Ottawa short-changed more than 270,000 veterans on pensions, disability payments
More than 270,000 ex-soldiers were short-changed by Veterans Affairs Canada for over eight years because of an accounting error worth at least $165 million, CBC News has learned.
The mistake was uncovered by the veterans ombudsman's office, which has worked with the federal department for over a year to get it to confirm the mistake and make amends, federal sources said Monday.
The error was made in the monthly indexing calculation on disability awards and pensions and is believed to have started as far back as 2002.
The department didn't factor in the basic provincial tax credit for individuals. That led to lower monthly payments for 272,000 veterans — a significant number of them Second World War and Korean war veterans.
As many as 175,000 of them have since died, leaving the federal government with a legal mess to untangle related to their estates.
The error ran unchecked from 2002 to 2010, according to internal department numbers analyzed by the ombudsman's staff.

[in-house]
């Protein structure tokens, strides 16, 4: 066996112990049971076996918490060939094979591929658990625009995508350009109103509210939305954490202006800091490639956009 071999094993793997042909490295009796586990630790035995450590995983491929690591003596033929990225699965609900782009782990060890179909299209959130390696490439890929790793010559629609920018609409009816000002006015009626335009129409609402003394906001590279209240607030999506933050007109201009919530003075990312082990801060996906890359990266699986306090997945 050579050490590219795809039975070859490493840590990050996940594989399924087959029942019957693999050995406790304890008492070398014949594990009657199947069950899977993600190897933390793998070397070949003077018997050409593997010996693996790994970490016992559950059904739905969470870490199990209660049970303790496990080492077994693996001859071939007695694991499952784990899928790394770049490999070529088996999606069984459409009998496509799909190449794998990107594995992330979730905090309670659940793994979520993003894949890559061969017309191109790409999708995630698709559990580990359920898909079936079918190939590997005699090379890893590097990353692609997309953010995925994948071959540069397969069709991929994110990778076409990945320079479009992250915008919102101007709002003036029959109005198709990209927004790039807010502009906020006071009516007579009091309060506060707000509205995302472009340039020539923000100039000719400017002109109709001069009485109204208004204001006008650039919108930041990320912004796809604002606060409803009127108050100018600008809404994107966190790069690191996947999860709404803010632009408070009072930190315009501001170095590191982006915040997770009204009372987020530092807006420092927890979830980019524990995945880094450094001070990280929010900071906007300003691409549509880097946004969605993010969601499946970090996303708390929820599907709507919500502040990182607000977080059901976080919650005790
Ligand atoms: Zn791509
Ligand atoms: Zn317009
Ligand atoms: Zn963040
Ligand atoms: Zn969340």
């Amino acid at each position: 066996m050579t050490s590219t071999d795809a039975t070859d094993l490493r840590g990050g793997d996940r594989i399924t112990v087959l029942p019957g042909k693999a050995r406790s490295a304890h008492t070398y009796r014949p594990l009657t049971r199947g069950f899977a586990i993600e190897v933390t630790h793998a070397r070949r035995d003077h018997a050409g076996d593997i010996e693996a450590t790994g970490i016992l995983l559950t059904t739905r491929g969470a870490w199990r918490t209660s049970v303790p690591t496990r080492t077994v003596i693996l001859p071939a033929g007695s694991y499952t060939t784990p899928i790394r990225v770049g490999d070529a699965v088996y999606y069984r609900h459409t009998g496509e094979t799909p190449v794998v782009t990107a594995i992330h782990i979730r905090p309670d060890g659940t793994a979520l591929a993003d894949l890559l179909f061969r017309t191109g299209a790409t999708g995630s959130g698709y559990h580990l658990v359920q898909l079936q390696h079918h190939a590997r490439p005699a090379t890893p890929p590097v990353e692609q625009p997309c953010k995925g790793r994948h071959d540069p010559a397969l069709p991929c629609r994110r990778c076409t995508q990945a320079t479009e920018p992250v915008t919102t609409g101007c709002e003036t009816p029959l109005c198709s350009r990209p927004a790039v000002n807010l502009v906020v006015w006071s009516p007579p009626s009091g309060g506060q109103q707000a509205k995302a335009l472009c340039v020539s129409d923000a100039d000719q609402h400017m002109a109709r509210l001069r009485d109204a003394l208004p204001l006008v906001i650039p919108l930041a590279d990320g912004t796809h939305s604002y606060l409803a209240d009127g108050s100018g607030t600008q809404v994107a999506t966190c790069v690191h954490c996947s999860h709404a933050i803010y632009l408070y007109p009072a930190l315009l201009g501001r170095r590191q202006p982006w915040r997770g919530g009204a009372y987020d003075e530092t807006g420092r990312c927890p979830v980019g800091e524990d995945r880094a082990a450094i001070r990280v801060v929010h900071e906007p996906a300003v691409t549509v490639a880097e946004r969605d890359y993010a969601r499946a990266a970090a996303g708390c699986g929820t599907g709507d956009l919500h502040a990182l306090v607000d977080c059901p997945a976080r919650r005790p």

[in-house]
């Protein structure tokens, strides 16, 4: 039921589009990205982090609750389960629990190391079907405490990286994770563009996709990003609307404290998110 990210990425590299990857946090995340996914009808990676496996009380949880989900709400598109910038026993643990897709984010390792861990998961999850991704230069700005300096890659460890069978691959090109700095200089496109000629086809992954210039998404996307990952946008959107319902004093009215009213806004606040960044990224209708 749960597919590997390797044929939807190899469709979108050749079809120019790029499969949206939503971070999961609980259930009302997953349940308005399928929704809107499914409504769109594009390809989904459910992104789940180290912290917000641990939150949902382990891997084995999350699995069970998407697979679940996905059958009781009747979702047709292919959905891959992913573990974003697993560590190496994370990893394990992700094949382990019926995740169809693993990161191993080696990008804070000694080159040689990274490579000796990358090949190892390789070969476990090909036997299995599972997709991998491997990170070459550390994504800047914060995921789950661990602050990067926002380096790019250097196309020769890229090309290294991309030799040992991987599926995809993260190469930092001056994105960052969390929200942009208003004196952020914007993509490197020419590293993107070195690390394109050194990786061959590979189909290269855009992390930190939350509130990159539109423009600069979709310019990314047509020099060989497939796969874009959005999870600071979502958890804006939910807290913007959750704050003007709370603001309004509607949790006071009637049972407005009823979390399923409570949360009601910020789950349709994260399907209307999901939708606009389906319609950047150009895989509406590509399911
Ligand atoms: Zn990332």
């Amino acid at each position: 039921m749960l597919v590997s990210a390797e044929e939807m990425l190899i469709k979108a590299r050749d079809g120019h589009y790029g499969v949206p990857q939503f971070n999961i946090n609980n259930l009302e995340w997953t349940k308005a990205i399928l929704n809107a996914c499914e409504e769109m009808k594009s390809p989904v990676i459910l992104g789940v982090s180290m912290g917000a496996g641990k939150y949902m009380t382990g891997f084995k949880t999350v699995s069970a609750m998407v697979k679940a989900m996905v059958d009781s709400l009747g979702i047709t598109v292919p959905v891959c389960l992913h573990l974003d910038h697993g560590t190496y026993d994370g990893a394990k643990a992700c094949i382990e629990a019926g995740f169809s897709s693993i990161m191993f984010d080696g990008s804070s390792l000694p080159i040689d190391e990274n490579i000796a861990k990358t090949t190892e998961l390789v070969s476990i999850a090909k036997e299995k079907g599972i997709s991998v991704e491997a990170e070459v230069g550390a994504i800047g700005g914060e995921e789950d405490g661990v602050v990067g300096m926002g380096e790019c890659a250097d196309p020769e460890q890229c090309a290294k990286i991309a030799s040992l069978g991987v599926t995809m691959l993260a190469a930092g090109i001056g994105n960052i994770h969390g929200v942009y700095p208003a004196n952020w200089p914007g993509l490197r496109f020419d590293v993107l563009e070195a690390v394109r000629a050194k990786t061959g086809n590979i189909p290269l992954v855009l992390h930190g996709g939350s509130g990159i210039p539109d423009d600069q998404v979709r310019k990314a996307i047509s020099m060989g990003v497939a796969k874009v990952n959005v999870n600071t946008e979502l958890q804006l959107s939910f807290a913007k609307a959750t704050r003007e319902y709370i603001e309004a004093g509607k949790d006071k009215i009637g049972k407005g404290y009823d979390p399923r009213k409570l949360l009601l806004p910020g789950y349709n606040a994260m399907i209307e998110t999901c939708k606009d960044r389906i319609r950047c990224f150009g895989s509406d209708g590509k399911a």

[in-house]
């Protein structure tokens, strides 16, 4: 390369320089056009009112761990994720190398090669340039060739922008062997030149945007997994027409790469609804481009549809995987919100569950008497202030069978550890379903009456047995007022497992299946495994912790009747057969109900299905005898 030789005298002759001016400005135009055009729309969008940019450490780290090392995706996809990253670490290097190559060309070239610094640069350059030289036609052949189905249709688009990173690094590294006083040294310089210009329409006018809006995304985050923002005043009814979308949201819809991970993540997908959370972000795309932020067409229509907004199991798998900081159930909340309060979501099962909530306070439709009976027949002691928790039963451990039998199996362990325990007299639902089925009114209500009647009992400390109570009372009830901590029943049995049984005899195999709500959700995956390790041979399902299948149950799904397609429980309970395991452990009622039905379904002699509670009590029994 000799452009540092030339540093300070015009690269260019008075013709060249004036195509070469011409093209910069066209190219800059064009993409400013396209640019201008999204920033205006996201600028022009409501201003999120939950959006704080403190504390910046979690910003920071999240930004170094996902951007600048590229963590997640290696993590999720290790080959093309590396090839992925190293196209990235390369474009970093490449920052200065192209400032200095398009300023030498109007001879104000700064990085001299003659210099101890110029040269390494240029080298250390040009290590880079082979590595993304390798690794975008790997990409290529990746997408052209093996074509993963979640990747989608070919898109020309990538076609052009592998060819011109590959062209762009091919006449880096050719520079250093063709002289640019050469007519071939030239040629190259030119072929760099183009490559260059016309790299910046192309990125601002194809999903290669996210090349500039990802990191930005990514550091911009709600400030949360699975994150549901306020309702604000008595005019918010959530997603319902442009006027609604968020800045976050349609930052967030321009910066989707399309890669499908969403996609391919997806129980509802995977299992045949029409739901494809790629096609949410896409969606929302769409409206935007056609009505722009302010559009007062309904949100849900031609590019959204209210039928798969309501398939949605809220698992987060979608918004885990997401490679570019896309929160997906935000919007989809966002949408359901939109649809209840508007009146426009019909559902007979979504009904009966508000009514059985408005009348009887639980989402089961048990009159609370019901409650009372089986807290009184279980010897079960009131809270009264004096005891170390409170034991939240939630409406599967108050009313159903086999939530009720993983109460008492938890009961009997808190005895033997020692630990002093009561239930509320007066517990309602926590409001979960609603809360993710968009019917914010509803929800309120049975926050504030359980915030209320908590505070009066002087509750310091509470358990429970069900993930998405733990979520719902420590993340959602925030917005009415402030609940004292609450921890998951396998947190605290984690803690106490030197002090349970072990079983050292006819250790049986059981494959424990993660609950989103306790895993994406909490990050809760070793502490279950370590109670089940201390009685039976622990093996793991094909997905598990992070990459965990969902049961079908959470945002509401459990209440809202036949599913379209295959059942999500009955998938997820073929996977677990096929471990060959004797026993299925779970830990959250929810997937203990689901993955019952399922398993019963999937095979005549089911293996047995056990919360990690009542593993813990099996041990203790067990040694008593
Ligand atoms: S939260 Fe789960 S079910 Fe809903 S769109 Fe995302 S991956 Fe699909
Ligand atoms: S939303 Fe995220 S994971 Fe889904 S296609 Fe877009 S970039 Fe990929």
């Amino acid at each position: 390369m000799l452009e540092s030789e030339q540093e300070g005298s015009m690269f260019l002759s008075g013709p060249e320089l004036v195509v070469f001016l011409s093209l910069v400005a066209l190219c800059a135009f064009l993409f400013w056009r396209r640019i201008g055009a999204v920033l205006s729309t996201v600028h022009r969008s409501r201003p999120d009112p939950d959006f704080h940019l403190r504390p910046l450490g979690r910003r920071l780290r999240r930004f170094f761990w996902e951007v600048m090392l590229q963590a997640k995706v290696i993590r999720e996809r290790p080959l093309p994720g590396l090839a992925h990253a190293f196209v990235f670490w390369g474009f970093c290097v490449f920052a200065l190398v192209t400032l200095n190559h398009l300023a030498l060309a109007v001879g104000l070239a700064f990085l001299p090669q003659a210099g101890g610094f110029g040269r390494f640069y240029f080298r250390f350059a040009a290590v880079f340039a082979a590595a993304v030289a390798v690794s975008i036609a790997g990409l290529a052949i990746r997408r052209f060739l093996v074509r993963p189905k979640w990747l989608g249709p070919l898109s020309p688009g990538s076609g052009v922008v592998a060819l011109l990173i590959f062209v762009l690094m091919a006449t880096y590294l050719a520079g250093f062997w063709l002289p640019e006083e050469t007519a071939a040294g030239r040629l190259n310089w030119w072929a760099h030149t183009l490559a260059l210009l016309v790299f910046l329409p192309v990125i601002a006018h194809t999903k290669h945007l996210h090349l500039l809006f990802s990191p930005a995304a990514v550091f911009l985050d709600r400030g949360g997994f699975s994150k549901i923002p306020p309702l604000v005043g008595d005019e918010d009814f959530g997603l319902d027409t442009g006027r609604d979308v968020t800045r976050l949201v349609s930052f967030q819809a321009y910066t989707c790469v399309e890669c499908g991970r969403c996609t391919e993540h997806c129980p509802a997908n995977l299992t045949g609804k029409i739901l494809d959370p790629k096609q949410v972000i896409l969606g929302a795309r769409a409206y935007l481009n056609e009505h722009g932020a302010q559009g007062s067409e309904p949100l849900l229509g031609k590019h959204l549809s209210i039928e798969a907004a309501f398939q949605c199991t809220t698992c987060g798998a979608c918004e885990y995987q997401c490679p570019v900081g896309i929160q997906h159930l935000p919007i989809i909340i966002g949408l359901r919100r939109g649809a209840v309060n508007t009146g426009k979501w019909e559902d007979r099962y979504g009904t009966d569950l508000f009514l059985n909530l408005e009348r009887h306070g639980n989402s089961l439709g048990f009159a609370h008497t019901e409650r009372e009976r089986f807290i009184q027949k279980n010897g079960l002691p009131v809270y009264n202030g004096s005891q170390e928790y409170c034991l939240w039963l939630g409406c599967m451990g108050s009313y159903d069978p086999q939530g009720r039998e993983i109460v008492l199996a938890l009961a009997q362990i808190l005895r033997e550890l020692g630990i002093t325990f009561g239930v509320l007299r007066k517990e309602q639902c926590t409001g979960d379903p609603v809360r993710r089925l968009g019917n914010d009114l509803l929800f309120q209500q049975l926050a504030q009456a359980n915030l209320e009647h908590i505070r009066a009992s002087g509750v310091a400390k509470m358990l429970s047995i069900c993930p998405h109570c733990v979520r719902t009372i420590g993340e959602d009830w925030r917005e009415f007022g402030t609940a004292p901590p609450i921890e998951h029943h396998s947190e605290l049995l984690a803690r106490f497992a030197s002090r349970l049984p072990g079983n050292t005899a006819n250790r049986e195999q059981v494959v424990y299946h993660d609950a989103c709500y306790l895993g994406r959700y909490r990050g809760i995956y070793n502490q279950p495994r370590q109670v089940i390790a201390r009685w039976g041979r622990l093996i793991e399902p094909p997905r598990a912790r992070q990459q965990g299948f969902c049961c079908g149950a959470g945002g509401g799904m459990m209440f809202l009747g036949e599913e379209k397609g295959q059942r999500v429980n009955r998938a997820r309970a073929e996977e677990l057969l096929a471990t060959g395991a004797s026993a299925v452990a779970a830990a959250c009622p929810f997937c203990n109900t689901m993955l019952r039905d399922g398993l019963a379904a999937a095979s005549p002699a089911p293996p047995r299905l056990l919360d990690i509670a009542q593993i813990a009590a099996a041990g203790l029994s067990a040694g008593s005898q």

In 2011, Veterans Affairs inexplicably resumed using the correct calculation, the sources said.
The department did not, however, make any move to reimburse veterans for the lost income, which would have — in the worst cases — amounted to a few hundred dollars per month.
Some veterans did up receiving reimbursement — but inadvertently, and without knowing it. The Liberal government's 2016 budget poured more money into disability awards, and the measure included retroactive payments.
But the ombudsman said the difference was not made up for those who received disability pensions between 2002 and 2010.
Veterans Affairs acknowledged the mistake, but has not said anything publicly.
A submission apparently went before the federal Treasury Board to offer retroactive payments to those still left out, according to two federal government sources.
Whether it was approved, and what sort payments might be involved, remain unclear.